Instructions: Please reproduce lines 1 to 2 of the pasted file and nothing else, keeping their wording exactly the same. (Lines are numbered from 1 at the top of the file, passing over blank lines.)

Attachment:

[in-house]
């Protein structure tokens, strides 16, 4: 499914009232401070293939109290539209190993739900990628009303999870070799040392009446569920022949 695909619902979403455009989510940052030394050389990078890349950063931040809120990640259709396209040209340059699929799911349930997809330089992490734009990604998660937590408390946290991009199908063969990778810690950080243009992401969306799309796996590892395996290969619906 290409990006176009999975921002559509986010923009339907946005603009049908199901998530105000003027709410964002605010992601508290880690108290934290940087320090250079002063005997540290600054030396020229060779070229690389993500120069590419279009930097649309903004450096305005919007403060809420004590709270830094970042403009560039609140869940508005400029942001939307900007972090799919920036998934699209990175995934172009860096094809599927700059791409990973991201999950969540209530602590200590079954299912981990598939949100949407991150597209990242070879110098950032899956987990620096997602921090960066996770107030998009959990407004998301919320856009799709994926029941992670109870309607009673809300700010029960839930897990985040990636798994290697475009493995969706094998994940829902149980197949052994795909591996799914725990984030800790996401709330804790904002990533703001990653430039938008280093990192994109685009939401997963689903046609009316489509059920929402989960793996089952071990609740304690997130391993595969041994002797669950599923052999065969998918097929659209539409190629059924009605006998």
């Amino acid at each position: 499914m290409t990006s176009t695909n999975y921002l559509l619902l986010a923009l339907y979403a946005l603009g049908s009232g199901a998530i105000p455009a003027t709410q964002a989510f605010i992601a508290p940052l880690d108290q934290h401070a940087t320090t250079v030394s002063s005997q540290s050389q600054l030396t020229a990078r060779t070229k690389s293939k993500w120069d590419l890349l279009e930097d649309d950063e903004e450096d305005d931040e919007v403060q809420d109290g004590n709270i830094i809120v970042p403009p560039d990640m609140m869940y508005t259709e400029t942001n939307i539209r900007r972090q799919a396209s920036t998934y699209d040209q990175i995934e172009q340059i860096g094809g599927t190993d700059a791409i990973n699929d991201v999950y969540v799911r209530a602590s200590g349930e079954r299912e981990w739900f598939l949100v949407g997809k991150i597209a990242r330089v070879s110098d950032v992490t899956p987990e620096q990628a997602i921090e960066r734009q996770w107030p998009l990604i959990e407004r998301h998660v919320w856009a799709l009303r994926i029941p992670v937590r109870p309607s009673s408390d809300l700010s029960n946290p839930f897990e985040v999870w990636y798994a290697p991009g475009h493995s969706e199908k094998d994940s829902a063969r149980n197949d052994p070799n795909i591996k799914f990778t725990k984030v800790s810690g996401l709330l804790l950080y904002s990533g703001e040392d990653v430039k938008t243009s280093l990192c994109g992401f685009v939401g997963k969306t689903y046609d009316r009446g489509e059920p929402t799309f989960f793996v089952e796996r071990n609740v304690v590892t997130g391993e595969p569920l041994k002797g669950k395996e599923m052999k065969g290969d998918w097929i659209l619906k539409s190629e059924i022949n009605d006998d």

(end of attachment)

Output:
[in-house]
């Protein structure tokens, strides 16, 4: 499914009232401070293939109290539209190993739900990628009303999870070799040392009446569920022949 695909619902979403455009989510940052030394050389990078890349950063931040809120990640259709396209040209340059699929799911349930997809330089992490734009990604998660937590408390946290991009199908063969990778810690950080243009992401969306799309796996590892395996290969619906 290409990006176009999975921002559509986010923009339907946005603009049908199901998530105000003027709410964002605010992601508290880690108290934290940087320090250079002063005997540290600054030396020229060779070229690389993500120069590419279009930097649309903004450096305005919007403060809420004590709270830094970042403009560039609140869940508005400029942001939307900007972090799919920036998934699209990175995934172009860096094809599927700059791409990973991201999950969540209530602590200590079954299912981990598939949100949407991150597209990242070879110098950032899956987990620096997602921090960066996770107030998009959990407004998301919320856009799709994926029941992670109870309607009673809300700010029960839930897990985040990636798994290697475009493995969706094998994940829902149980197949052994795909591996799914725990984030800790996401709330804790904002990533703001990653430039938008280093990192994109685009939401997963689903046609009316489509059920929402989960793996089952071990609740304690997130391993595969041994002797669950599923052999065969998918097929659209539409190629059924009605006998």